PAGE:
Once I am happy with the changes, I transfer the changes to the /trunk/ version which can then be accessed via the web for any remote testing I may rope people into.
Once the trunk version has been tested against I can go ahead and make a copy of that into the tags version as the next release, do a SVN switch in the web directory and all is done (along with any config changes to the app’s db of course).

I’m not sure if that is a ‘best practice’ way of running an SVN linked project but it makes sense to me and would seem to work out in an environment where there was more than one developer working on it.

Like I said, it makes sense to me but maybe I have missed the point and made some fundemental error somewhere?
For example, I still don’t get the ‘Patch’ part of SVN, would it be possible to just update the web directory using a patch from the latest release rather than running SVN update?

I’ve also been looking been looking into a product called Trac which appears to be a good project management/defect tracking application, anyone had any dealings with it? From research it looks like a pain in the ass to install (to Dreamhost at least)

Crash!

Although i’m some kind of specialist in the MS area i’m no fan boy – check out how many times i’ve mentioned replacing my lappy with a Mac. However, I found the following statistics pretty interesting considering the slating Windows gets about it’s stability (i’m not talking security here, just stability). Just for the record, i’m of the opinion that the stability and reliability of a server (be it Windows, *nix or whatever) is a reflection of the admin responsible for it :p

Causes of BSODs:

Microsoft Code 5%
Hardware (memory, disk etc) 10%
Unknown (crash too corrupt for analysis) 15%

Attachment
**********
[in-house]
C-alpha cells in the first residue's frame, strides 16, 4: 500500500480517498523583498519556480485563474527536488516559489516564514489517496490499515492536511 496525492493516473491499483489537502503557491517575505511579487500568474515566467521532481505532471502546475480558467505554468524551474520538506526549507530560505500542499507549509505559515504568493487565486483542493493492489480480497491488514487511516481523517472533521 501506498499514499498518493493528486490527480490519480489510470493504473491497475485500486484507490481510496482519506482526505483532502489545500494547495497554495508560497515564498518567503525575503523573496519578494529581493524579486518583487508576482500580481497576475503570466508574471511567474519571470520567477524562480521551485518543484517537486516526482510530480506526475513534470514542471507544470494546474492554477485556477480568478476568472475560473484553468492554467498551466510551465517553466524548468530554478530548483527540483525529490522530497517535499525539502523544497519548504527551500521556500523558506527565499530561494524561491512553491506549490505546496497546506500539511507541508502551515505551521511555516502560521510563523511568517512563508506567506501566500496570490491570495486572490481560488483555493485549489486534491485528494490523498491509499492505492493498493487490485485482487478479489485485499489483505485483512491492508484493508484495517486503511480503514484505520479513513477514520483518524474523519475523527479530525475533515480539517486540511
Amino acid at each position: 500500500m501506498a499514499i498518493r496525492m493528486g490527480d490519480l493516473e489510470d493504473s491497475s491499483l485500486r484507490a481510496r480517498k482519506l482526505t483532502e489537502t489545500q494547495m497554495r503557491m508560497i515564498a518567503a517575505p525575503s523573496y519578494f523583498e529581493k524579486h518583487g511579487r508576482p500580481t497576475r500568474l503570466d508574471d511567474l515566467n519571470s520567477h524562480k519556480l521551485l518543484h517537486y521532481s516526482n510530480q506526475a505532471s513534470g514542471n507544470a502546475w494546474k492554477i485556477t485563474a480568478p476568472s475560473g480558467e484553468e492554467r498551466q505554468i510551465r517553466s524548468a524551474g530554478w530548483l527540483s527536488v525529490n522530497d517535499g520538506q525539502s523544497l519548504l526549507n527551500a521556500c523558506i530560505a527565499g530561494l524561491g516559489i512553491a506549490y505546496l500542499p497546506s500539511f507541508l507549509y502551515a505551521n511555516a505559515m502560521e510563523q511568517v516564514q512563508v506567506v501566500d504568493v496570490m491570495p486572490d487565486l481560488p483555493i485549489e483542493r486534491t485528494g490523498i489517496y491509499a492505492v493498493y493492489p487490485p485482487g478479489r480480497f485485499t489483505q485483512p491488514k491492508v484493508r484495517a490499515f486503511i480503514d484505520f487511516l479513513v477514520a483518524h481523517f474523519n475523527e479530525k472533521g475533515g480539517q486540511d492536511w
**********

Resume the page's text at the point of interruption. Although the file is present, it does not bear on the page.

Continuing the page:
3rd party device drivers 70%

Data taken from MS’s analysis of the crash dumps for XP submitted to Microsoft OCA in April 2004.

Nice boys don’t play rock’n’roll

I got to Alcatraz this time around, it’s probably the best ‘audio-tour’ thing i’ve been on.  Of course the views on the ferry to and from were great also.

Most of the week was, understandably, tied up with work.  Some good presentations during the day, and a days course on Product Management MRD (Requirements That Work) which really was excellent.  The instructor had some awesome anecdotes (true or not) that really got you thinking about the requirements process.  For example,  take the zero gravity space pen.  Legend has it that after they discovered that the bog standard ball point pen wouldn’t work in zero G environments, NASA spent millions of dollars developing the aforementioned space pen.  Of course, when you look back at the potential product goals and use case (enable astronaut to write in space),  it is penned that the Russian Cosmonauts simply used a pencil.  An example of over thinking?  Maybe…

On the day I had free and after hitting Alcatraz, a colleague and I hired a couple of mopeds and spent 5 or so hours cruising around the city,  There is a handily signposted ‘scenic drive’ around that takes you past the obvious places (Fishermans Wharf, Golden Gate Bridge) and out to the not so obvious (names escape me now).
I also managed to go to the late-opening Apple store about 4 times in the week, further tempting myself with the Macbook…  I held strong, I’ve still got a feeling about an announcement this month..

Finally, the Wednesday evening 5 of us hired out a practice room and some equipment (drums, keys, bass, axes, mics, amps..) and had ourselves a wicked little jam session.  None of us having played together before, it was none too shabby.  Belting out such classics as Hold The Line (Toto), Run To You (Bryan Adams), Paradise City (GnR) and also a sweet rendition of Bohemian Rhapsody, intertwined with some ‘freestyle’ 12 bar blues and failed attempts at other tracks (Sweet Emotion, Don’t Fear The Reaper).